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Apollo Update {Two Months Post Surgery}

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It has been two months since Apollo’s second double aortic arch division, and the surgery to removed the diverticulum compressing his esophagus.

His incision has healed very well. About a month ago he started choking on his food again. Every day. Naturally we cut back on giving him hard foods (carrots and apples) but he continued to choke on softer foods as well. I added back in his first tube feeding of the day (something I was able to drop when we came home from Texas because he was eating so well). Now he is choking much less frequently, but as my children pointed out, he is also eating less. Apollo has a swallow study scheduled for January 3, which will let us know if there is compression causing him to choke, or if he just needs to “learn” to eat better.

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Apollo is sleeping much better. We quit using the Melatonin (which he’d been taking for nine months straight) when a few of you readers suggested it might be the cause of his nightmares. I can’t say for sure whether it worked. He is sleeping better and is only have nightmares about once a week now. Unfortunately, he is now not falling asleep until ten or later. We have made a few changes. Apollo now has a twin sized mattress on the floor, so Chuck or I can lay down with him in his bed. We bought this Cloud b Twilight Turtle nightlight. It projects stars (and a moon) on the ceiling for 45 minutes, then automatically shuts off. The light is perfect, enough for a child to see, but not so much that it would keep them awake. It is very soft and gentle and projects in several different colors.

Soon, soon, we will teach him to go to sleep in his own bed. Alone. Because I know it will take a few miserable nights and a whole lot of stamina, I don’t plan to begin until we are 100% ready to stick with it. 122812_8909 bw blogApollo continues to be a  chatterbox. The doctors and nurses in Texas couldn’t get over his vocabulary and conversational skills. He recently made his first joke! We were sitting at the table and someone commented on the bottle of ibuprofen I had set down. Avi asked if she could have one (just being silly) and I said, “No, you can have some Avi-profen!” Apollo piped up from the other end of the table, “I want some Pallo-profen!

Overall, he is doing very, very well.  He is officially 2 1/2 years old! He takes about 800 mls of food through his tube a day. All of his chest x-rays have been clear, so we are finally able to let him eat without counting each gram of fat. We can allow him to have fat-filled food my mouth.

Here’s looking to a happy and healthy 2013.



  1. Judy Small

    I don’t know if it’s the age, personality, or what, but we have to do the same thing with Courtney. She easily stays up until after 10pm, and doesn’t seem at all tired. She takes a fairly short nap (1-2 hours) in the early afternoon. She tells us that she is scared at night, and it works best if one of us lays with her for awhile. We play music in her room and keep a light on dimly, and remind her that God is with her, we are nearby, Abby is in the room with her, Ryan is next door, etc., but those things don’t help assuage her fears any more. I might try the nightlight you got for Apollo.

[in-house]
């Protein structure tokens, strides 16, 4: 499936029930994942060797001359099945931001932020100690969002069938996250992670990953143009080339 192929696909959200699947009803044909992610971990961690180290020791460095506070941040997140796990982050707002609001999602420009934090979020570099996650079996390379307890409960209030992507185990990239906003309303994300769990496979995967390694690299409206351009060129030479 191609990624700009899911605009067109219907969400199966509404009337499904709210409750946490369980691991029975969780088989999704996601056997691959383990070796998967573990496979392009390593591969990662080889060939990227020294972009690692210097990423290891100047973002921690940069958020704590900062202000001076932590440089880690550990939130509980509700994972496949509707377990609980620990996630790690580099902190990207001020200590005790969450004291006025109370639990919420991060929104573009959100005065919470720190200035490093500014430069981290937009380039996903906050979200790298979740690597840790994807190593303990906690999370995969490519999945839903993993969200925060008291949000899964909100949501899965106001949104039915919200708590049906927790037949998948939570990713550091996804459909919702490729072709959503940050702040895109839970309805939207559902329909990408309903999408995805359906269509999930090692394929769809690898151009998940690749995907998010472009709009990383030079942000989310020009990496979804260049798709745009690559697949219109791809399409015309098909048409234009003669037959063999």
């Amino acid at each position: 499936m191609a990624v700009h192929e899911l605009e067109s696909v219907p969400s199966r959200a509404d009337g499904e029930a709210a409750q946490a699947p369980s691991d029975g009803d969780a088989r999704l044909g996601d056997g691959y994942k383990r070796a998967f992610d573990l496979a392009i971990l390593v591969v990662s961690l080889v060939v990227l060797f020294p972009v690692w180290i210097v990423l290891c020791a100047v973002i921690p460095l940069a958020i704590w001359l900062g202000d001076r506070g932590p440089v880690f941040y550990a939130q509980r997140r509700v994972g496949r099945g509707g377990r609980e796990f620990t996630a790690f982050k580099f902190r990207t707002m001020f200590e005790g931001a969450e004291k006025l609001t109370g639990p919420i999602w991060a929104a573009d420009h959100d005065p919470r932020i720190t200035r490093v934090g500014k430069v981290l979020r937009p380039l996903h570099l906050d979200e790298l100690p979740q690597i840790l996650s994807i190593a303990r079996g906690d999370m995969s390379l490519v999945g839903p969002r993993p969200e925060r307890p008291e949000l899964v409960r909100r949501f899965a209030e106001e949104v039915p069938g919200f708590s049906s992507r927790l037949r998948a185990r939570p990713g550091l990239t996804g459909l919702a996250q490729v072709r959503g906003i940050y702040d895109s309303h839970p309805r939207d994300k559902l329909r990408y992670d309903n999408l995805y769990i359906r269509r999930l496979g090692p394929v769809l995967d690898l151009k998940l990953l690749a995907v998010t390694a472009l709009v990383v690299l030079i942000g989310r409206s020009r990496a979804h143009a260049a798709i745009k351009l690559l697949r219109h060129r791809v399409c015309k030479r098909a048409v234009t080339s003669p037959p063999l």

• bakersdozenandapolloxiv

      Judy- I agree, part of it is just the age. In Apollo’s case it’s just complicated by his medical issues. We have always fought the bedtime battles early on with our kids so by 2 it was a non-issue.

  2. Elizabeth

    It’s discouraging to hear about him choking again. I’m glad though that at this point that’s not as big as a crisis as it was, considering he can eat through his tube. Does his breathing ever get labored and raspy like it did?

  3. Aks

    I know that having a kid sleep on their own is important, but for a ‘last’ kid, there may be a lot of different issues. My daughter was so so busy when she was a toddler, being pulled in so many different directions because of her brothers, that it seemed that she needed the literal connection that she got when we shared a ‘family’ bed. As your son becomes more active and engaged with his siblings, he might still need the connection with you. Even if you are both asleep, it is important.

    life was so busy when my daughter was that age, and she was thriving with the constant activities of siblings, but I believe that she was so well adjusted (and still is) because she experienced extended co-sleeping. I think she nursed ’til 3 or so, but that was minor. I believe the co-sleeping (age 4-6?) was grounding.

    • bakersdozenandapolloxiv

      Aks- Thanks for your response. I found it very thought provoking. I recently mentioned to Chuck how we *need* to get Apollo sleeping in his own bed alone…he didn’t see it as nearly as important. He is happy to sleep with him if need be. Then I realized *I* just need more sleep- however that works out. Right now, he spends half the nights in bed with us and half in bed with Kalina.

  4. Katie

    My cousin mentioned “co-sleeping” and “family bed” (which I was unfamiliar with) to me not too long ago and made the comment “we teach kids to sleep alone in a bed so they can grow up and marry someone and never sleep alone in a bed again” … I found that very thought provoking as well. Just wanted to share. 🙂 (I know it’s more complicated than that, that there is stuff about bonding/attachment, as well as self-soothing in the process of sleeping alone, but still, a very interesting idea. As well as the fact that many other cultures do not force/endorse children sleeping alone. Just food for thought!)

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